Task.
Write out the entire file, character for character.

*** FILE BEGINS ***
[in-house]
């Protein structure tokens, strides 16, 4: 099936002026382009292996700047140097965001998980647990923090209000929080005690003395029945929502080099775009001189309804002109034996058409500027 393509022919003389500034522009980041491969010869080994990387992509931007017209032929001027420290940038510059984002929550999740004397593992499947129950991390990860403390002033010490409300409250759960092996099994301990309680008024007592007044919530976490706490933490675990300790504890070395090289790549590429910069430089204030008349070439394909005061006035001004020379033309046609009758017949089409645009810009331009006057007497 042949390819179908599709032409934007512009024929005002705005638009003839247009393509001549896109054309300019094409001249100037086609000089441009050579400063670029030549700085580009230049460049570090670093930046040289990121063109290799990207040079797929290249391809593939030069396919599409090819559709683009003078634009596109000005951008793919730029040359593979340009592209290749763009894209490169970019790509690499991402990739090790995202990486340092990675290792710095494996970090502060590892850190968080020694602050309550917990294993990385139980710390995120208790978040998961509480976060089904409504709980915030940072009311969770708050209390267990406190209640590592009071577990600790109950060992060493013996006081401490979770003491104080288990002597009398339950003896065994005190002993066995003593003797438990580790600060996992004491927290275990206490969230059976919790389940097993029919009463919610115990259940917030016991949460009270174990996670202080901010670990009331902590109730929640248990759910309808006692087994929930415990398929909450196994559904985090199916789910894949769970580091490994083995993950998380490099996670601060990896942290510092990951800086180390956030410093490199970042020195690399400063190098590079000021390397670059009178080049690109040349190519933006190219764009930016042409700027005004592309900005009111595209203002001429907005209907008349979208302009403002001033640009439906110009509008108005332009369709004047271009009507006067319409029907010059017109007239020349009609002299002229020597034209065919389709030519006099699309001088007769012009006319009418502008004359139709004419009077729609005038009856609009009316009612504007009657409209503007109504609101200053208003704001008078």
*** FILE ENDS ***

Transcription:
[in-house]
């Protein structure tokens, strides 16, 4: 099936002026382009292996700047140097965001998980647990923090209000929080005690003395029945929502080099775009001189309804002109034996058409500027 393509022919003389500034522009980041491969010869080994990387992509931007017209032929001027420290940038510059984002929550999740004397593992499947129950991390990860403390002033010490409300409250759960092996099994301990309680008024007592007044919530976490706490933490675990300790504890070395090289790549590429910069430089204030008349070439394909005061006035001004020379033309046609009758017949089409645009810009331009006057007497 042949390819179908599709032409934007512009024929005002705005638009003839247009393509001549896109054309300019094409001249100037086609000089441009050579400063670029030549700085580009230049460049570090670093930046040289990121063109290799990207040079797929290249391809593939030069396919599409090819559709683009003078634009596109000005951008793919730029040359593979340009592209290749763009894209490169970019790509690499991402990739090790995202990486340092990675290792710095494996970090502060590892850190968080020694602050309550917990294993990385139980710390995120208790978040998961509480976060089904409504709980915030940072009311969770708050209390267990406190209640590592009071577990600790109950060992060493013996006081401490979770003491104080288990002597009398339950003896065994005190002993066995003593003797438990580790600060996992004491927290275990206490969230059976919790389940097993029919009463919610115990259940917030016991949460009270174990996670202080901010670990009331902590109730929640248990759910309808006692087994929930415990398929909450196994559904985090199916789910894949769970580091490994083995993950998380490099996670601060990896942290510092990951800086180390956030410093490199970042020195690399400063190098590079000021390397670059009178080049690109040349190519933006190219764009930016042409700027005004592309900005009111595209203002001429907005209907008349979208302009403002001033640009439906110009509008108005332009369709004047271009009507006067319409029907010059017109007239020349009609002299002229020597034209065919389709030519006099699309001088007769012009006319009418502008004359139709004419009077729609005038009856609009009316009612504007009657409209503007109504609101200053208003704001008078």